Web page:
...DOES NOT EXIST in SVG, nor does my bubble.
Let me give you a few examples to support my claim that Personal Space does not exist in SVG.
Firstly, I remember an instance when I was walking down the street in the Capital of SVG when evidently my dress was not zipped up all the way in the back. Luckily, nothing was showing, however, a stranger stopped me and zipped it up first before even asking or even uttering one word to me. In fact, the person continued on their way once she finished, muttered something, and then thinking I did not speak English continued on her way.
Obviously, you cannot have personal space if you are crammed 4 or 5 to a row in the mini van-esque mode of public transportation. Add to that babies, small children and people’s personal belongings. Some people carry a lot of load with them: giant boxes, huge 25lb flour sacks full of god knows what. Where can all this go, you may be wondering? Usually, partly on the lap of the person next to them. In many cases, strangers will pass their children for others in a more spacious seat to hold for the duration of the trip. Did I mention that you also have to be a contortionist to ride the public transportation? Often times you have people’s elbows digging into your ribs and other appendages in awkward places, forcing you to contort into a more comfortable position. Not to mention, people don’t seem to be concerned if their purses, children and grocery bags are spilling over into your lap.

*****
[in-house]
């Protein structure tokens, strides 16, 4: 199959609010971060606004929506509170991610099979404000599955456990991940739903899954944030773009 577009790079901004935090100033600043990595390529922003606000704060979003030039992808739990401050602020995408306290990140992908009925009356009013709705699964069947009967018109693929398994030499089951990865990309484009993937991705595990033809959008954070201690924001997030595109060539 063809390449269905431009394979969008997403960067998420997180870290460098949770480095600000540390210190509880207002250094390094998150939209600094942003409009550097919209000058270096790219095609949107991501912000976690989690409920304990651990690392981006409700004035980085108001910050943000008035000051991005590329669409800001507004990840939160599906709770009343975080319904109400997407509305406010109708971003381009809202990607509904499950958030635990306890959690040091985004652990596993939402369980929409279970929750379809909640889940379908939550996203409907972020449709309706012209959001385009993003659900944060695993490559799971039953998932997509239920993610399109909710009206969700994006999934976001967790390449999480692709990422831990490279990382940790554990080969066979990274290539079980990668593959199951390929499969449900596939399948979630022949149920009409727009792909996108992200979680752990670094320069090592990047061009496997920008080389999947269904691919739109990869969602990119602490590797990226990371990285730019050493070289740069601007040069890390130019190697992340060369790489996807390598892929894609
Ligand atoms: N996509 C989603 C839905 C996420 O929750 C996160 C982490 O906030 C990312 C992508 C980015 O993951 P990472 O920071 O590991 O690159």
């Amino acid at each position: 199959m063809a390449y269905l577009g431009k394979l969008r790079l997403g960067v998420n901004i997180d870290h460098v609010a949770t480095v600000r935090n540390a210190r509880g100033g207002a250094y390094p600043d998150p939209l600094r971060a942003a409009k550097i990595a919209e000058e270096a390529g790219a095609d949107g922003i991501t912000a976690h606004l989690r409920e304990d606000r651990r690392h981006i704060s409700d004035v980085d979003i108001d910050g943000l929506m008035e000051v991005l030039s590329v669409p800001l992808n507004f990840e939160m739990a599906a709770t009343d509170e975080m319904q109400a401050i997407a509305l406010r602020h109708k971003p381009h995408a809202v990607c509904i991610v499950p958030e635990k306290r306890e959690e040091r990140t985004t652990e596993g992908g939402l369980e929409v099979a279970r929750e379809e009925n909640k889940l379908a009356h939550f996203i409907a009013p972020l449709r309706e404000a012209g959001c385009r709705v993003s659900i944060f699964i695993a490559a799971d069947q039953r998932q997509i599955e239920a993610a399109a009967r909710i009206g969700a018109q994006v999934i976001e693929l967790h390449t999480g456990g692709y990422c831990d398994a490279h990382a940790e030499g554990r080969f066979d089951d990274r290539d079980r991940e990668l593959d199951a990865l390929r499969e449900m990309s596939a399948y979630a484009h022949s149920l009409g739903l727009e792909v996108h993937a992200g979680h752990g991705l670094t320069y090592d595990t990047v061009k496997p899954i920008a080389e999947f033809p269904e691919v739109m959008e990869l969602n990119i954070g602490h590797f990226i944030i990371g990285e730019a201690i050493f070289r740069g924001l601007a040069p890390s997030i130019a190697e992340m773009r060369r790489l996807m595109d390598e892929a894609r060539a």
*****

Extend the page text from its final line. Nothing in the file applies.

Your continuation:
Just the other day, I myself was in this position. I was carrying one of those orange sports water coolers back to Town and was riding in the front middle seat. This seat can be a bit of a challenge in itself, as it’s difficult to keep yourself from spilling over into the lap of the person and driver next to you. As a result of the driver’s fast driving on the very curvy roads, I needed both my hands to stabilize myself. I gave the water cooler to the guy sitting in the seat next to me. He willingly (?, well he did not complain or push out his mouth, so I assume he was ok with it) held it the entire ride.
Next example is the proximity of people when you are speaking to one another. I would say that in the States, the standard is an arm’s length away. However, that is evidently too far for SVG, since it is nearly impossible to go an entire conversation without some one touching you in some way. Frequently, when you greet someone, they will shake your hand, or fondly touch your forearm or shoulder, and NOT let go for the duration of the conversation, this could be upwards of 10 minutes, which feels like an eternity.
As a result of these and other factors, my bubble has all but vanished. I would say it has significantly shrunk only 10% by choice and 90% by force due to the circumstances and repeated attack. Nevertheless, not having a bubble has led to a positive change, in being more open, accepting and generally tolerant of those around me. I would say it has caused me to be less guarded and more willing to talk to people, thus developing relationships with neighbors and “strangers” that have been very rewarding.